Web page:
Markers of Oxidative Stress Diastolic Dysfunction (ODDS)
Recruitment status was Active, not recruiting
This study is to look at the differences between people who have evidence of abnormal heart relaxation (diastolic dysfunction) on sound wave pictures of the heart (an echocardiogram) compared to those who do not. If you have abnormal relaxation, it can be a cause of shortness of breath or can be present without knowing about it.
A condition known as oxidative stress mayb e associated with this abnormal relaxation. This condition occurs when abnormal oxygen injures heart cells. We would like to learn if patients with abnormal relaxation have increased oxidative stress.
Diastolic Heart Failure
|Study Design:||Observational Model: Case Control
Time Perspective: Prospective
|Official Title:||Markers of Oxidative Stress Present in Blood in Patients With Diastolic Dysfunction|
- Evidence of diastolic dysfuntion documented by echocardiography with six months before the time of enrollment. [ Time Frame: Documented six month before the time of enrollment. ] [ Designated as safety issue: No ]
- This study is observational. It entails measurement products from a blood draw. [ Time Frame: One visit that is at enrollment. No follow ups. ] [ Designated as safety issue: No ]
|Study Start Date:||July 2006|
|Estimated Study Completion Date:||July 2010|
|Estimated Primary Completion Date:||May 2007 (Final data collection date for primary outcome measure)|
Patients with Diastolic Dysfunction
Patients without Diastolic Dysfunction
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The incidence of congestive heart failure (CHF) has been increasing significantly. Between 1971 and 1994, the crude hospitalization rate for heart failure increased from 8.2 to 33.8 per 1000 suggesting a marked rise in the prevalence of this condition.1,2 Furthermore, data from the Framingham study suggest that the incidence of CHF doubles with each advancing decade of age after 45.2 About 43% of individuals with CHF have normal systolic function, or diastolic heart failure.3 The occurrence of diastolic heart failure is more frequent in women and individuals with hypertension, coronary artery disease, obesity, and diabetes mellitus and is associated with a significant increase in mortality.
Diastolic heart failure and diastolic dysfunction are common disorders, characterized by delayed ventricular relaxation and increased diastolic stiffness in the absence of systolic dysfunction. Nitric oxide (NO•) may contribute to the pathophysiology of these disorders as well as many other processes. In peripheral tissue, NO is a potent vasodilator produced by endothelial cells and is thought to mediate vascular relaxation in response to acetylcholine, bradykinin, and substance P. In multiple animal model studies, endothelial production of NO• has disproportionately enhances diastolic left ventricular function without a substantial effect on early systolic pressure development. This was shown in ferret papillary muscles in response to Substance P and recapitulated in mouse models using a cGMP analogue as a surrogate for NO•.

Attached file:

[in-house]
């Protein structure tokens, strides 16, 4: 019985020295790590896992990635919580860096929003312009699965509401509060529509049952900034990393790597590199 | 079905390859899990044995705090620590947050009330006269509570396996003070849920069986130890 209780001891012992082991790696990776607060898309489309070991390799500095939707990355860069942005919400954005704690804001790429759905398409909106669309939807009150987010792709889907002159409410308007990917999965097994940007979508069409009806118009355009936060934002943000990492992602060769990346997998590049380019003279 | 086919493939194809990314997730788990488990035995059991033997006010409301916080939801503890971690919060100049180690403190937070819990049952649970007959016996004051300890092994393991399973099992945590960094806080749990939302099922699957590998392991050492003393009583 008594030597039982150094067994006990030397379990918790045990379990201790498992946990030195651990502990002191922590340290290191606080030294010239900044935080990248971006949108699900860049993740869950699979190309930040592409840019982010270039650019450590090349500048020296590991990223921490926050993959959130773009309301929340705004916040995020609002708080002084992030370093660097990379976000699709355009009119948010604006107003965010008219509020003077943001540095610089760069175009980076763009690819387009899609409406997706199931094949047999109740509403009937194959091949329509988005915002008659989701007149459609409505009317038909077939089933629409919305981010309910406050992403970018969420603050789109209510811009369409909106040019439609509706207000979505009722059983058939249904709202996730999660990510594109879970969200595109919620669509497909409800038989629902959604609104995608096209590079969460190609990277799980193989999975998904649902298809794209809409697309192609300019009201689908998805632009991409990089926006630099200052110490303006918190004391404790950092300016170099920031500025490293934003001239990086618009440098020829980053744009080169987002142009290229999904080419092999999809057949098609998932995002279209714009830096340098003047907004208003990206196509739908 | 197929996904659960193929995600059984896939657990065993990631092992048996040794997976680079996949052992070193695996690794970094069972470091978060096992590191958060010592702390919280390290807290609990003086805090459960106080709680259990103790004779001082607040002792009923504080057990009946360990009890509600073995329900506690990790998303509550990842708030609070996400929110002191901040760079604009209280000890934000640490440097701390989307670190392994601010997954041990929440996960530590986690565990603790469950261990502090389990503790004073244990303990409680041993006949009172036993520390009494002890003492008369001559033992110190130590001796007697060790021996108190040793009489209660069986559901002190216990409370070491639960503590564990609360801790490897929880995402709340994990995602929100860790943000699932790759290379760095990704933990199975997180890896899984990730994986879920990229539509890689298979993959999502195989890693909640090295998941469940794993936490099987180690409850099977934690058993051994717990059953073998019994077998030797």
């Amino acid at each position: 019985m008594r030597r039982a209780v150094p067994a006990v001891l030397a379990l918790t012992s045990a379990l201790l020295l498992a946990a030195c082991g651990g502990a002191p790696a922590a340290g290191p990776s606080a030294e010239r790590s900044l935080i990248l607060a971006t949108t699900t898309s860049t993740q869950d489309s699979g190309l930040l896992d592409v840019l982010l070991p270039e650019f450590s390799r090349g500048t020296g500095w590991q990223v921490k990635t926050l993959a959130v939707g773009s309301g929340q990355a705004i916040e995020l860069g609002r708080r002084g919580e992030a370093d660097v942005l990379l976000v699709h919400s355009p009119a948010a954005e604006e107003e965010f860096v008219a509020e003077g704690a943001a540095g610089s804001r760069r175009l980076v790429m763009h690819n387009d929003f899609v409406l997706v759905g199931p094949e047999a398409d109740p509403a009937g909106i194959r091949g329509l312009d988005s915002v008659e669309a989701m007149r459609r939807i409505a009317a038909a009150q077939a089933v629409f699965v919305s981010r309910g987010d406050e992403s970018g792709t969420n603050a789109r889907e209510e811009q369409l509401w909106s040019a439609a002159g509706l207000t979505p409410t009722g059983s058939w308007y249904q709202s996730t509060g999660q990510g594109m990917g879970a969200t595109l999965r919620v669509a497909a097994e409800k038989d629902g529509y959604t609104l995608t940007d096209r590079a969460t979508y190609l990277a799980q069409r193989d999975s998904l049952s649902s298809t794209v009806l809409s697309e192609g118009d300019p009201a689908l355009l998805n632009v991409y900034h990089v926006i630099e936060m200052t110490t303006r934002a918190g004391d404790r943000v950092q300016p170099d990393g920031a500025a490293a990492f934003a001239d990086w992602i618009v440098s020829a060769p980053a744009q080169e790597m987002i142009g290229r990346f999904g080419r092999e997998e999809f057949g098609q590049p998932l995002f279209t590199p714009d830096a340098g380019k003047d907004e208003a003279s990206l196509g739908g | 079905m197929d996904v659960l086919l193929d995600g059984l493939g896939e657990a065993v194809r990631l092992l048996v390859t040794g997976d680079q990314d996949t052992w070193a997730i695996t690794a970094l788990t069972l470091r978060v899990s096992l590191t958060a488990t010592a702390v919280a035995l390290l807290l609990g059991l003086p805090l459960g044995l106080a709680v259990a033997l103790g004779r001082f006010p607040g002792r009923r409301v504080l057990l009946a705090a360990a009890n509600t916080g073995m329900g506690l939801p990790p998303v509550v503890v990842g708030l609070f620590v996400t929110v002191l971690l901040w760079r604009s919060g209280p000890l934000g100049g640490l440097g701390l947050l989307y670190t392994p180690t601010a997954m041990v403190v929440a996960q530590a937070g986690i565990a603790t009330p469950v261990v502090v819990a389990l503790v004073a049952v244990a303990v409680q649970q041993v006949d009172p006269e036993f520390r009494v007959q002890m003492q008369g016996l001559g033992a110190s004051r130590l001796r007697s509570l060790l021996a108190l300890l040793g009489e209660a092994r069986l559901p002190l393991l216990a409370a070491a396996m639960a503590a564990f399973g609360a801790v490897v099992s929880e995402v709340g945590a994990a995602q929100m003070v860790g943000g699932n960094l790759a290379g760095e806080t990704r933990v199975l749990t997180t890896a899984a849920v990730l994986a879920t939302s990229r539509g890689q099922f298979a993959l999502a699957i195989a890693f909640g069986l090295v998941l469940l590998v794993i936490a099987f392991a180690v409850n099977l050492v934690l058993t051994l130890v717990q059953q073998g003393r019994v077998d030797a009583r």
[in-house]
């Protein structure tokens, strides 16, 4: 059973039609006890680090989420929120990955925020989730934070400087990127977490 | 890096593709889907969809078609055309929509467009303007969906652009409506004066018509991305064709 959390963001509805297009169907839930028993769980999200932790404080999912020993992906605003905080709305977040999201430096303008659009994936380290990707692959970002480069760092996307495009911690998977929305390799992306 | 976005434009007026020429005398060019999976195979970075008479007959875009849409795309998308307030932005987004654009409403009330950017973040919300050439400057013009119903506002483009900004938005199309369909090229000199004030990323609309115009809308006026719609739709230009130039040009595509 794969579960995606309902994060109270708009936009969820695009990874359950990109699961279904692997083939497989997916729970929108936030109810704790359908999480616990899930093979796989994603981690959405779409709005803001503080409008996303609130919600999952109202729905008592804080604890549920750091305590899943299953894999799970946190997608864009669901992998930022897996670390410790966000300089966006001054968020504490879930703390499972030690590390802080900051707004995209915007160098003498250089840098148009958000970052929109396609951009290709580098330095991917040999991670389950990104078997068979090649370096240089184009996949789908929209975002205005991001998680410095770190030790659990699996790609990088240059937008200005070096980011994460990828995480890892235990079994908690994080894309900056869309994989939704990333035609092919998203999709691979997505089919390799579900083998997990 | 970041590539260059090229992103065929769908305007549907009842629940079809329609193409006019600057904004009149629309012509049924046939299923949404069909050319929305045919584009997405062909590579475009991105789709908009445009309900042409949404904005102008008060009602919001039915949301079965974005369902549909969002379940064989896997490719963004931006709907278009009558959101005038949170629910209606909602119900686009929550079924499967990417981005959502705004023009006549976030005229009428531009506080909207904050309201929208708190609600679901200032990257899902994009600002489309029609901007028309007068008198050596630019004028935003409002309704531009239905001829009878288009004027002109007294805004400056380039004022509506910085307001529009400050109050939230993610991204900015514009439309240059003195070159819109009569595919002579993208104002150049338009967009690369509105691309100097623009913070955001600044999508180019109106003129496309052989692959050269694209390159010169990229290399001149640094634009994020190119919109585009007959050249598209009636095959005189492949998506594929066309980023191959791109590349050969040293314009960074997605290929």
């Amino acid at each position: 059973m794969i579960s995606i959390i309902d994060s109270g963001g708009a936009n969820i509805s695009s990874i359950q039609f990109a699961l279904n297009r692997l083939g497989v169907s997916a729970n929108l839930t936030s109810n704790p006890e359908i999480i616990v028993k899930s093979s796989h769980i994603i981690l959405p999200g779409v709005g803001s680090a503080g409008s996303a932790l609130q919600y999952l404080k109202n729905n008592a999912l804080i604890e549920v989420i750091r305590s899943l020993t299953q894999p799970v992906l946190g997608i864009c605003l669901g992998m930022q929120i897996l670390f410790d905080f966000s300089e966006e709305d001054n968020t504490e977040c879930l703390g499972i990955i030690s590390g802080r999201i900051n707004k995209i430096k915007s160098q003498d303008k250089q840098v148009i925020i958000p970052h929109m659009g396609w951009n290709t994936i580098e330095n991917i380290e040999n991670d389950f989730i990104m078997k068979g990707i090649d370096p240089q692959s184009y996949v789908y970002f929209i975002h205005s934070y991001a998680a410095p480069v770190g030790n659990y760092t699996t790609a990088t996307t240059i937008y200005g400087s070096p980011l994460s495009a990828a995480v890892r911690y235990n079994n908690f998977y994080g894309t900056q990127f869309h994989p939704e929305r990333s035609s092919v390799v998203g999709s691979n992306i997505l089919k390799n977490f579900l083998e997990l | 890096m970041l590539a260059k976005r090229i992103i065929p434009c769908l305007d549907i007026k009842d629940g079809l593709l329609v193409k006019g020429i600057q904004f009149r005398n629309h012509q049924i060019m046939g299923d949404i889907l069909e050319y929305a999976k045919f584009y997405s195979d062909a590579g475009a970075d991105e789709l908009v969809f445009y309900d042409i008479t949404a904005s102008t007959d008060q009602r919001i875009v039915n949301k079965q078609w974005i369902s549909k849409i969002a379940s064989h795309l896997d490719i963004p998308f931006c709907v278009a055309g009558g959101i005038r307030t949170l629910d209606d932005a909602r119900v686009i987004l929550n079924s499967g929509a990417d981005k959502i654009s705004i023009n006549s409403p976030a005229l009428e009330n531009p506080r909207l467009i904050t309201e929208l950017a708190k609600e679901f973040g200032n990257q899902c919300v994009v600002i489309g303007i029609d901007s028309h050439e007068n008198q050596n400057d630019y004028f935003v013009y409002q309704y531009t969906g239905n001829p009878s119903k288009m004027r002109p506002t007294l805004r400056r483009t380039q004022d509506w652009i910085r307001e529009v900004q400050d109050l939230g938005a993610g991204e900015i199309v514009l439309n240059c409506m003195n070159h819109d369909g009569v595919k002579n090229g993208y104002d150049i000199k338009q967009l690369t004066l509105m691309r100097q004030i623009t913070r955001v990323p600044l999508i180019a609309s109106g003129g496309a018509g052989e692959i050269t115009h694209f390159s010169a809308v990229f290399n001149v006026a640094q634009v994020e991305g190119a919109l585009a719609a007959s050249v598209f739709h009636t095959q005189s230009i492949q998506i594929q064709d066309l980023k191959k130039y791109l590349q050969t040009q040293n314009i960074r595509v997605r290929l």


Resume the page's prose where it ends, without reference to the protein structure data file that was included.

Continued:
Both diastolic dysfunction and diastolic heart failure are intimately related to hypertension. Recently, we have observed increased oxidative stress and decreased NO• availability in a mouse model that develop diastolic dysfunction. Specifically, in a deoxycorticosterone-induced hypertensive mouse, in which diastolic dysfunction develops, there is evidence of endothelial nitric oxide synthase (eNOS) dysfunction that can be prevented by addition of a reduced cofactor, tetrahydrobiopterin (BH4). It is well known that hypertension is associated with increased oxidative stress and BH4 oxidation. When BH4 is oxidized, eNOS ceases to make NO•. We believe that when this happens in the myocardium, the lack of cardiac NO• results in diastolic dysfunction that will be treatable with BH4 supplementation. A corollary of this hypothesis is that humans with diastolic dysfunction will be more oxidized than those case matched controls without diastolic dysfunction (figure 1).
There are several ways to measure oxidative stress in humans. Among the most convenient and least invasive are to measure lipid peroxides (derivatives of reactive oxygen metabolites, dROMs), isoprostanes, and oxidized and reduced glutathione ratios. Glutathione is an important water-phase antioxidant and essential cofactor for antioxidant enzymes. It provides protection endogenous oxygen radicals. Since glutathione can exist in oxidized and reduced forms, it can serve as a buffer for increased oxidative stress. Moreover, the relative amounts of these two forms are a reflection of the oxidative state of humans. Recently, we have submitted a manuscript showing that we can effectively measure oxidative stress out of the blood of patients and that this measure differentiates between people with an without atrial fibrillation, an abnormal heart beat for which there is growing evidence that oxidative stress plays a role.
Based on the discussion above, we hypothesize that patients with diastolic dysfunction will show higher levels of blood oxidative stress than a case matched control group. This will be tested by comparing oxidative stress markers from the blood of patients with and without diastolic dysfunction. The study design will be a case-control format with controls matched for age (by decade), smoking, and diabetes. If the hypothesis is true, it could lead to new, more effective treatments for cardiac diastolic dysfunction.